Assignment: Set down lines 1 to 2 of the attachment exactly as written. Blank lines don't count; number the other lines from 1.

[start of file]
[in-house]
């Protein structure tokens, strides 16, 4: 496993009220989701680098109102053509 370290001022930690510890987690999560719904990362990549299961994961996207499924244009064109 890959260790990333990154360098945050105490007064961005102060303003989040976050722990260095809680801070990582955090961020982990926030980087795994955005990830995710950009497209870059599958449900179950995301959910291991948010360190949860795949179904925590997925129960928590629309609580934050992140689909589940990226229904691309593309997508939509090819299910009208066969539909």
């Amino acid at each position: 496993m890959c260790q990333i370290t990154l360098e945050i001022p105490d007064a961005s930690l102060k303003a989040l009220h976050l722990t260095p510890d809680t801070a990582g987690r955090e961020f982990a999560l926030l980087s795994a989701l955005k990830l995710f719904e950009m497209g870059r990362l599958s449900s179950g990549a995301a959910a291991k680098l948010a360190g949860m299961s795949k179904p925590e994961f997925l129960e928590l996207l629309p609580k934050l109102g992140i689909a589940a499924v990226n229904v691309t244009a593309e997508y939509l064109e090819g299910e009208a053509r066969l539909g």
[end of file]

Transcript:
[in-house]
């Protein structure tokens, strides 16, 4: 496993009220989701680098109102053509 370290001022930690510890987690999560719904990362990549299961994961996207499924244009064109 890959260790990333990154360098945050105490007064961005102060303003989040976050722990260095809680801070990582955090961020982990926030980087795994955005990830995710950009497209870059599958449900179950995301959910291991948010360190949860795949179904925590997925129960928590629309609580934050992140689909589940990226229904691309593309997508939509090819299910009208066969539909």